EDITOR'S NOTE, March 2011

At the age of twenty, I became an accidental jazz aficionado at the same time I became an accidental English major. Two years earlier, when I entered the University of Nebraska–Lincoln as a freshman, I was convinced that I needed to pursue a "useful" major, like aeronautical engineering or pre-medicine. Then the siren song of literature, inspired by my reading of Shakespeare in one of Professor Robert Knoll's legendary survey courses, lured me away from career-minded majors and into an enduring fascination with languages, literature, and culture. At the same time, serendipity struck my musical tastes—I stumbled upon four jazz albums in cassette recordings, all first recorded in 1958–59 and rereleased on Columbia's Jazz Masterpieces label: Miles Davis's Kind of Blue, Billie Holiday's Lady in Satin, Charles Mingus's Mingus Ah Um, and Dave Brubeck's Time Out. I listened to these albums obsessively, entranced by Davis's sonic moods, Holiday's aching vocals (she died, destitute, in 1959), Mingus's throbbing pulsions, and Brubeck's shifting time signatures.

Admittedly, my newfound passion for jazz was more emotional and kinesthetic than culturally sophisticated or historically informed. Little did I know, for example, that the track "Fables of Faubus" on Mingus Ah Um was originally a politically charged satire of Arkansas governor Orval E. Faubus's attempts to block the desegregation of Central High School in Little Rock, Arkansas, in 1957. According to Robert Bennett, the lyrics of the song's original version used "the whole arsenal of black-modernist cultural weaponry to expose and ridicule American racism." On the first album version released by Columbia, however, the lyrics were stripped out, leaving an instrumental version that, in Bennett's words, "still swings and bops but delivers few punches." Drawing on Saul Scott's account of this history in Freedom Is, Freedom Ain't: Jazz and the Making of the Sixties (2003), Bennett contends that modern jazz, especially the bebop and hard bop of the late 1950s and '60s, served as a "blueprint for the cultural revolutions of the post–World War II American avant-garde" as well as a "revolutionary aesthetic-political soundscape"—namely, a soundtrack to the Civil Rights Movement's sit-ins, freedom marches, and other acts of civil disobedience ("Songs of Freedom: The Politics and Geopolitics of Modern Jazz").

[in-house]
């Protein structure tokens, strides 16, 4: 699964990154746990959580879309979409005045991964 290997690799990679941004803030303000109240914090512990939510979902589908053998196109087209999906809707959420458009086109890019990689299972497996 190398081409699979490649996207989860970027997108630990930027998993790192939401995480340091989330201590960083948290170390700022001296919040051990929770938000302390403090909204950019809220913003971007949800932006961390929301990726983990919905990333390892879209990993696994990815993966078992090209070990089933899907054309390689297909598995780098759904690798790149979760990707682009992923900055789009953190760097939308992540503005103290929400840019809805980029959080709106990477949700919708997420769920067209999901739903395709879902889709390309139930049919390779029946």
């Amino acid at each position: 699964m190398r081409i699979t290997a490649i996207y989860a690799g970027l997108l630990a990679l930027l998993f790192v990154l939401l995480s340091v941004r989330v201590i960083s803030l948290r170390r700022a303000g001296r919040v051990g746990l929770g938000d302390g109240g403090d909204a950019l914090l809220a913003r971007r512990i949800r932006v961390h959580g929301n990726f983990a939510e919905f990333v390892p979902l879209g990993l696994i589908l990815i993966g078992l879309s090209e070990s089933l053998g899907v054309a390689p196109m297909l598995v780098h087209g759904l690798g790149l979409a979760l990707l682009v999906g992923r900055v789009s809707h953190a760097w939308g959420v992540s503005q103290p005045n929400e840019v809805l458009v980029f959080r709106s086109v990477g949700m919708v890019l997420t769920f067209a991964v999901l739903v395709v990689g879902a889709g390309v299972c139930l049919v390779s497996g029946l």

Even as modern jazz in the United States was intertwined with the cultural politics of the age, the international influence of jazz continued to soar. As is well known, musicians and writers who flourished in the Harlem Renaissance but were denied equal rights during the Jim Crow era experienced tremendous popularity as expatriates performing in such cities as Paris, Havana, and Shanghai in the 1920s and '30s. Then, in the decades following World War II, the U.S. State Department began sending jazz musicians—including Louis Armstrong, Miles Davis, and Charles Mingus—as soft-power cultural ambassadors around the world as part of their overall strategy of Cold War diplomacy (on this topic, see Penny Von Eschen's fascinating 2004 study, Satchmo Blows Up the World: Jazz Ambassadors Play the Cold War). Little wonder, then, that the jazz aesthetic—with its cathartic emphasis on spontaneity, freedom, and improvisation—found its way into the work of a remarkable range of international writers, including Boris Vian, Joseph {kvoreck±, Julio Cortázar, Haruki Murakami, Kamau Brathwaite, Michael Ondaatje, and others.

In the twenty-first century, the infusion of jazz into the work of contemporary poets and novelists continues unabated. The contributors to the current issue's special section on jazz poetry all demonstrate both a deep appreciation for the uniquely American evolution of the genre as well as a thorough absorption of its tropes, themes, and rhythms. As guest editor Lauren Camp notes in her compelling introductory essay on the sound of jazz in poetry (page 23), one need not be a jazz musician, historian, or connoisseur to appreciate the poems included here. "To know nothing," she writes, "might just be the truest way to experience any complex form of art. You respond with your body and your feelings—and leave the analytical, thinking mind to the side." Even as we appreciate the genre's deep embeddedness in complexities of race, class, and history, in its purest form jazz is one of those embodied pleasures that just has to be experienced.